Combining these estimates of both the quantity and price dimensions, there can be little doubt that the global liquidity cycle has turned; however, it is equally apparent that the ber-accommodation of 2001-03 has not been followed by a major tightening. Instead, with inflation remaining generally well-behaved, central banks have been more comfortable with steering the liquidity cycle back toward the so-called neutrality zone - embracing the concept of policy normalization that fits the Goldilocks-type script of the fabled soft landing.

Has the liquidity cycle turned enough yet?

This underscores perhaps the trickiest aspect of the liquidity call - the stock versus the flow. The move from excess monetary accommodation to policy neutrality certainly constricts the flow of global liquidity. But given the extremes of monetary ease that were adopted in the post-bubble deflationary scare of 2001-03, the subsequent reductions in the flow of global liquidity have yet to bring the stock down into a more restrictive position. Shifts in the price dimension of the liquidity cycle described above render a similar verdict - overnight money is more costly than it used to be but hardly onerous in the absolute sense.

In my opinion, given the excesses of liquidity that built up in the first three years of the present decade - both in terms of quantity and price - the cycle has not turned enough to alter the financial market landscape. This is quite consistent with the broad consensus of investors who I speak with around of the world - most of whom remain awestruck over the ample liquidity still available to support a broad array of financial assets. In other words, the flow may now be a negative but the stock is still a huge positive.

Persistent investment in risky asset classes

If that continues to be the case, then many of the seemingly anomalous results currently evident in financial markets are likely to persist. By this, I mean a persistence of unusually low spreads in risky assets - such as emerging market debt and high-yield corporate securities. I am also referring to rock-bottom levels of volatility in major equity and bond markets. The asset-liability mismatch only compounds this phenomenon, as a still ample stock of liquidity continues to be drawn into higher-return risky assets. The high priests of each of these risky asset classes all have very persuasive arguments as to why the fundamentals have changed - in effect, why the current assessment of risk is far more benign than in the past.

Are investors too eager to embrace risk? See our recent MoneyMorning article: Do we really live in a perfect world?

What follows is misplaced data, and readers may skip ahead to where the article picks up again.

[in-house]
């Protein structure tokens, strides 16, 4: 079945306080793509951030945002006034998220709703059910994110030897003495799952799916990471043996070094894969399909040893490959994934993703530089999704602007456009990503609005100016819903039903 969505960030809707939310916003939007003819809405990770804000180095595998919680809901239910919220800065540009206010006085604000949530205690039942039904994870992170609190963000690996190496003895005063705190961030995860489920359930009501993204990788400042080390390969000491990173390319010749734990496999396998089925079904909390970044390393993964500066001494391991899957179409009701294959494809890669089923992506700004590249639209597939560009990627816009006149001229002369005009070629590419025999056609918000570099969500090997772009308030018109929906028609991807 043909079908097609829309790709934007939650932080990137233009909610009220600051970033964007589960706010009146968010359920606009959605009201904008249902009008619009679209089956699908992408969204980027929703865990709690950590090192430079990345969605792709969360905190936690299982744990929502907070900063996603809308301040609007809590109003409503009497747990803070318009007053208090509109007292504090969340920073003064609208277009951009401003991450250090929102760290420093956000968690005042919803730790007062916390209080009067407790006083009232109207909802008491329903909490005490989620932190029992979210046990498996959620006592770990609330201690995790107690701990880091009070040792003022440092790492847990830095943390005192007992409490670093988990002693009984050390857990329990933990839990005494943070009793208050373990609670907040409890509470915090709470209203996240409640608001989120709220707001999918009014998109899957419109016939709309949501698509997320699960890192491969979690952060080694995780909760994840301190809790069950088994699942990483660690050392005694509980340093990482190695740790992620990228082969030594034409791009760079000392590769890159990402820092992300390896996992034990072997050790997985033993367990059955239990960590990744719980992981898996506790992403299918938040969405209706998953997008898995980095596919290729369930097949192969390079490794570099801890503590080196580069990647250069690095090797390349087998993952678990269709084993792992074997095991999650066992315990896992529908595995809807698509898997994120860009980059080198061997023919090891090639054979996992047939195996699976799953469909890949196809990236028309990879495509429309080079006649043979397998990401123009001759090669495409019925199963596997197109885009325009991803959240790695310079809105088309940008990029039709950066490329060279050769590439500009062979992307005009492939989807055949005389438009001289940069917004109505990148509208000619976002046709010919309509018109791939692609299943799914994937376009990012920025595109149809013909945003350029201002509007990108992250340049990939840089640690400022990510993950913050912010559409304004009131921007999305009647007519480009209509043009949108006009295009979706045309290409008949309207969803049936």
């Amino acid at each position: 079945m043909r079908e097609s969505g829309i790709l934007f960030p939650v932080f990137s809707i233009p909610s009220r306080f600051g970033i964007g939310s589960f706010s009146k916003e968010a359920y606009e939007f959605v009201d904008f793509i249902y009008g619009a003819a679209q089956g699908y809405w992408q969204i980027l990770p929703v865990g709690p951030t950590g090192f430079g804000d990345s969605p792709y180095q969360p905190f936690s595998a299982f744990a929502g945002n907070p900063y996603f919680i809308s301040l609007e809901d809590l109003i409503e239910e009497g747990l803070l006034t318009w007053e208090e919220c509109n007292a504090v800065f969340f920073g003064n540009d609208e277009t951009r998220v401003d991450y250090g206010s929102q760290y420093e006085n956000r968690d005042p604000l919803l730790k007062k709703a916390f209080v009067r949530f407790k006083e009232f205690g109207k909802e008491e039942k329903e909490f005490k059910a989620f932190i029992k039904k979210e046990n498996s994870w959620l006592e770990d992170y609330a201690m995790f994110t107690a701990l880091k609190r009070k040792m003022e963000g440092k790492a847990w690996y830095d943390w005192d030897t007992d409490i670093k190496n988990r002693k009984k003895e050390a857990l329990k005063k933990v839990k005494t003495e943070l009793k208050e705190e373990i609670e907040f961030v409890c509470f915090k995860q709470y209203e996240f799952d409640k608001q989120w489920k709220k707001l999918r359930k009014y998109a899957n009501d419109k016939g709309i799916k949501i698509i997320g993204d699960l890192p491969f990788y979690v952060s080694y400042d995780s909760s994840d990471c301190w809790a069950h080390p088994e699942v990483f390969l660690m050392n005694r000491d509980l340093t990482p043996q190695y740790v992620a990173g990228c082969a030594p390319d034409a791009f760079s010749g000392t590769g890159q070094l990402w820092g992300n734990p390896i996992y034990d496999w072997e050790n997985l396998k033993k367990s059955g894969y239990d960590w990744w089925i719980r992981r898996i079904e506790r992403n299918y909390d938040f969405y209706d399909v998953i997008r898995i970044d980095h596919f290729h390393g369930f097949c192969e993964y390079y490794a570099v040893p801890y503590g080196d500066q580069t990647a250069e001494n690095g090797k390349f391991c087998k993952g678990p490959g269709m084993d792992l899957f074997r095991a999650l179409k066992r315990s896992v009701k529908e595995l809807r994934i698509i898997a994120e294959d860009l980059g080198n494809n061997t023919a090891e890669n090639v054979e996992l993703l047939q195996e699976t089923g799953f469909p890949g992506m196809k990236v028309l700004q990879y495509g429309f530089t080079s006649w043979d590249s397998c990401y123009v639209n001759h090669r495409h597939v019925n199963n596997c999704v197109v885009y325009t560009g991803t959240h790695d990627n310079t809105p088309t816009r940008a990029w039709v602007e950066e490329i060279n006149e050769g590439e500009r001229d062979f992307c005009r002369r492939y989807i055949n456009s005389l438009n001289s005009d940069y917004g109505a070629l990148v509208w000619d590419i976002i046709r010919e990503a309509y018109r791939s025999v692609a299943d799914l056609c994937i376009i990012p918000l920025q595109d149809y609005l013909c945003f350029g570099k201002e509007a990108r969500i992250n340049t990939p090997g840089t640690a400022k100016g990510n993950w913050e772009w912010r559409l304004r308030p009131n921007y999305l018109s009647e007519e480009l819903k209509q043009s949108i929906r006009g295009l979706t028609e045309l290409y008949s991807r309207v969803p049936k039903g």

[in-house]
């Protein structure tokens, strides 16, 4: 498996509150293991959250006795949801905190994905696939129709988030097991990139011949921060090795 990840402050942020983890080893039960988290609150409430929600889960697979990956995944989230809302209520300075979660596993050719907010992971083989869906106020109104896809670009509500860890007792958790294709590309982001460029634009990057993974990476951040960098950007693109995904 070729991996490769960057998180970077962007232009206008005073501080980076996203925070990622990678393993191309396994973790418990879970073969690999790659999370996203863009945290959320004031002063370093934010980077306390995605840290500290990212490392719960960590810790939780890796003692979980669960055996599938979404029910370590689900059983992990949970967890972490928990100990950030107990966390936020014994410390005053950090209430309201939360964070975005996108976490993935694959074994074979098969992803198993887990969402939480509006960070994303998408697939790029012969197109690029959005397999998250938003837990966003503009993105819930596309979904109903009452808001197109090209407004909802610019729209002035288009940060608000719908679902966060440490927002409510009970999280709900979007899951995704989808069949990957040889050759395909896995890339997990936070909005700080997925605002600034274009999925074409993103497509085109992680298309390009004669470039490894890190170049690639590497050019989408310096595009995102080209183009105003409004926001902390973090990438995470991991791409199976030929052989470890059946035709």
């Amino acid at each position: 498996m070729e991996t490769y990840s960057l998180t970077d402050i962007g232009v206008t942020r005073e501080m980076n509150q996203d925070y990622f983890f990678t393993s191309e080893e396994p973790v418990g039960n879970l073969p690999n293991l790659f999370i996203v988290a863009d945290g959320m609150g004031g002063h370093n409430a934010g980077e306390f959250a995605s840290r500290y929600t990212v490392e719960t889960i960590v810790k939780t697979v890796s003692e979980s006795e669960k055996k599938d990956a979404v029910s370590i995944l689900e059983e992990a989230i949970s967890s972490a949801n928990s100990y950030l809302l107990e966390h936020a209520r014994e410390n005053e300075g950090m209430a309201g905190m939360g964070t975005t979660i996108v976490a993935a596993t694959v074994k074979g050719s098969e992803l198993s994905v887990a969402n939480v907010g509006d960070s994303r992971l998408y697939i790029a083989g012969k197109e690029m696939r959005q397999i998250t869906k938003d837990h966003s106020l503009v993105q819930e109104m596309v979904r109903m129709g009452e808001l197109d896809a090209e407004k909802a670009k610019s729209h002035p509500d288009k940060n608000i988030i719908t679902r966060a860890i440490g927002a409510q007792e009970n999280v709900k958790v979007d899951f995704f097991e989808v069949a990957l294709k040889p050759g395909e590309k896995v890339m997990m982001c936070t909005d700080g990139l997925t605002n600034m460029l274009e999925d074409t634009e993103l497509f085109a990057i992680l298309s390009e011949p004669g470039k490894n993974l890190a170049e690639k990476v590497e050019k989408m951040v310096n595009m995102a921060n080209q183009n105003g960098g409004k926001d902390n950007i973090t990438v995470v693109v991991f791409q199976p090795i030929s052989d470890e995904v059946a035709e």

Call me a cynic, but I don't buy the theory of "riskless coincidence" - that the fundamental underpinnings have simultaneously improved for all risky assets at precisely the same point in time. If there's ever been a visible manifestation of the excesses of the stock of global liquidity - despite an adverse shift in the flow - this is it. Like it or not, the excesses of global liquidity have created a profusion of "this time it's different" stories. I might be persuaded that one or two of them are intriguing - it's the profusion that kills me.

The same, of course, is true about the bubbles in the bigger asset classes - first equities and now property. As those assets went to excess, we heard similar stories about new and powerful fundamentals - dotcom-enabled productivity transformations in the case of equities and demographically-driven demand for shelter in the case of residential property. Each of these stories is, of course, based on a plausible kernel of truth. The problem is that the arguments eventually were taken to excess by the same liquidity-driven amplification mechanisms that Robert Shiller stresses have been a hallmark of financial bubbles of the past. As was the case with post-equity-bubble adjustments, as the US property bubble now bursts, those same amplification mechanisms are likely to be reversed - with potentially important implications for asset-dependent American consumers, a US-centric global economy, and world financial markets.

The secondary effects of excess liquidity: political tensions and savings shifts

The greatest risk, in my view, is that we have focused too much on the visible manifestation of excess liquidity and not enough on the second-order effects. Here, I am referring to the American consumer's shift from income- to asset-based saving - and the resulting depletion of national saving that has given rise to massive US current account and trade deficits. In a climate of persistently subpar job growth and near stagnation in real wages, these external imbalances have also sparked worrisome political tensions - namely, a Washington-led outbreak of China bashing. The excesses of the global liquidity cycle are not just about surging demand for financial assets and/or the risks of inflation. They lie at the heart of a much broader set of tensions that are bearing down on the world economy. The good news is that the stewards of globalization -namely the IMF and G-7 finance ministers - are now mindful of these risks. The bad news is that they don't have any power over the monetary and fiscal authorities who can actually make things happen.

All this underscores the perils of an exquisite moral hazard dilemma. Central banks have created a monster - not just liquidity-driven excesses in financial markets but also major cross-border imbalances in the global economy and mounting political tensions associated with those imbalances. Nor do I believe that the instability of this disequilibrium can be resolved through a mere normalization of monetary policies. Ultimately, a more meaningful shift to policy restraint will probably be required. At the same time, by waiting this long to face up to the excesses of the global liquidity cycle, the systemic risks embedded in world financial markets and the global economy have only gotten worse. A monetary tightening that goes too far risks a collapse in this proverbial house of cards. Yes, the world economy has been very resilient over the past five years - but at a real cost. Increasingly, the celebrants of global resilience are dancing on the head of a pin.

By Stephen Roach, global economist at Morgan Stanley, as first published on Morgan Stanley's Global Economic Forum